September saw Kellogg, the world’s largest cereal maker, invest $450m in a joint venture with the African arm of Singapore’s Tolaram Group.  Kellogg said it intends to develop snacks and breakfast items for the West African market through the joint venture.  Clearly real economy investors have a positive long-term view on the region. 

… unprecedented flows out of “riskier” assets 
Investors became more and more risk averse during 2015 as the world’s focus was drawn to the possible implications of a slowing and changing Chinese economy on developed and developing nations and geopolitical tensions increased, especially in the Levant and the Middle East.  We have seen unprecedented flows out of “riskier” assets like emerging market and frontier market funds that accelerated in the second half of the year.  The more than 10% redemption in emerging market funds since oil prices started falling in September 2014 is now more than redemption that took place during the financial crisis of 2008 when the world was in recession.   Frontier market funds have also seen more than 8% of their assets sold by investors.  Because both emerging market and frontier market funds are invested in African equities they have been net sellers on the continent.  We have also seen redemptions from Africa-focused funds and the closure of some others. 

So, although the macroeconomic and political fundamentals of the continent have not deteriorated significantly and growth is expected to continue, the selling by funds that have had to liquidate positions has weighed heavily on equity markets across Africa.  The nature of the selloff has been indiscriminate and companies that offer significant value, or that have lower risk profiles, have seen their share prices tumble too.   

… sell-off offer opportunities for braver investors 
Active fund managers in Africa, such as Ashburton, add value for their investors by understanding the companies and their operating environments and selecting shares that they believe do not fully reflect the companies’ future earnings and cash flows.  When selling is indiscriminate this may result in fund managers underperforming the market as a whole as “cheap” shares become even cheaper.  In addition, because the selloff has been driven by global investor sentiment rather than high valuations in domestic markets, most fund managers will have remained fully invested during the market weakness and were thus not able to cushion the decline by holding cash.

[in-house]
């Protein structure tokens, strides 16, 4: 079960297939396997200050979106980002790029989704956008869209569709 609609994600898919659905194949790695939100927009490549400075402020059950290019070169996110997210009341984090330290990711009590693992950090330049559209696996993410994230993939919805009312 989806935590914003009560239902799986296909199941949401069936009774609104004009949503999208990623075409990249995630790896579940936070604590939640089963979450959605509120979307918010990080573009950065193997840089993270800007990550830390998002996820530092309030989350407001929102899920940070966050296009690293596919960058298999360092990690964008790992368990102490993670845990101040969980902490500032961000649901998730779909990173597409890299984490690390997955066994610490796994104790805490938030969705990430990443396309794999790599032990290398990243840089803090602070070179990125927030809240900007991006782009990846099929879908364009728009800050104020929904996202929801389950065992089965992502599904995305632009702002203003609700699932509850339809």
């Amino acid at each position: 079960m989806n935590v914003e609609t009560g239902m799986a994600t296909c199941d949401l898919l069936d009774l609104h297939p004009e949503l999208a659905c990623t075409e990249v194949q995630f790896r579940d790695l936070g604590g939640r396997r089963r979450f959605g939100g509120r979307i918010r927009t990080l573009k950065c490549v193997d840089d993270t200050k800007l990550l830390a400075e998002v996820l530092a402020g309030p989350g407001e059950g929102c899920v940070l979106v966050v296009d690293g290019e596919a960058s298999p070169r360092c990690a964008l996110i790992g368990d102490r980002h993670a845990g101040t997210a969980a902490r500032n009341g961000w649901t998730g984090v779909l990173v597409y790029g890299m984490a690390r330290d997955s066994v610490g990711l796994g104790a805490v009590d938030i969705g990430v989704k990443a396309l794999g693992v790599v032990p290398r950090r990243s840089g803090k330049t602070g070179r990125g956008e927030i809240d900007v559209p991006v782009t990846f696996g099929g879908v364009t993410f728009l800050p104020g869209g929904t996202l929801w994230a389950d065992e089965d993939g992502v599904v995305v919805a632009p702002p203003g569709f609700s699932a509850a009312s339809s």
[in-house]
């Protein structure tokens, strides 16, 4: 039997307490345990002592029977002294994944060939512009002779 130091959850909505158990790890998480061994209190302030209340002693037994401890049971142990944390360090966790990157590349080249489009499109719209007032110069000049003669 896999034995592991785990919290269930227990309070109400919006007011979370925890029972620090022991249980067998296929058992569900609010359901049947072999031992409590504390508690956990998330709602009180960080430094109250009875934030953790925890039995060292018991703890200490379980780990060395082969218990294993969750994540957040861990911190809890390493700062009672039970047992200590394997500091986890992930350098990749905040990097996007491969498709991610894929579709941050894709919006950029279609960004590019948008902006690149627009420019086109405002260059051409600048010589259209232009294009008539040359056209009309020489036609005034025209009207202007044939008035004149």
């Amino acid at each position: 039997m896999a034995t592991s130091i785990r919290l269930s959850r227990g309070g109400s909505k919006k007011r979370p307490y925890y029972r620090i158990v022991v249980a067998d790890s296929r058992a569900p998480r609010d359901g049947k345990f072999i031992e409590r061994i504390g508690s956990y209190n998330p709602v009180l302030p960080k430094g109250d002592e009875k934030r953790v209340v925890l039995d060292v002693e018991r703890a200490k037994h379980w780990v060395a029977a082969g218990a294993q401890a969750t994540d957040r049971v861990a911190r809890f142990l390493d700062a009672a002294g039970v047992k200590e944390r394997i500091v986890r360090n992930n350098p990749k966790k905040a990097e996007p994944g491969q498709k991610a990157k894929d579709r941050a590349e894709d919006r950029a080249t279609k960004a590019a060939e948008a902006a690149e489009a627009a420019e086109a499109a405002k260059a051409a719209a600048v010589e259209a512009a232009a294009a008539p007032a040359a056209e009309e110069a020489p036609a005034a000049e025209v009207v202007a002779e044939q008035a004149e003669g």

Although 2015 has been very difficult for African fund managers, the good news for investors is that the selloff has resulted in a large number of significantly under-priced opportunities.  Once global investor sentiment improves and the value opportunities on the continent start to attract investors we could see a significant rally.  Maybe, just maybe, 2016 could be that annus mirabilis that African investors are waiting for. 

Author’s Profile 
Paul Clark started his investment career with Standard Corporate and Merchant Bank’s Asset Management division where he served as a research analyst and specialist unit trust fund manager for 2 years. He subsequently joined HSBC Equities South Africa as an equities analyst where he researched South African-based industrial resources companies with global operations for 5 years.

Paul joined the African Alliance Group in April 2004 as Head of Research with responsibility for the overall African research product of the Group as well as developing research in new countries where the Group opened businesses. He was instrumental in the launch of the Africa Pioneer Fund in June

2007, and was the lead portfolio manager on the fund from its inception to December 2011.

Paul joined Ashburton in South Africa in January 2012 to set up and manage an Africa Fund for the FirstRand Group. Paul holds a Bachelor of Engineering (Chemical) degree from the University of Stellenbosch as well as a Bachelor of Commerce (Accounting) degree from the University of the Witwatersrand, and is a CFA charter holder.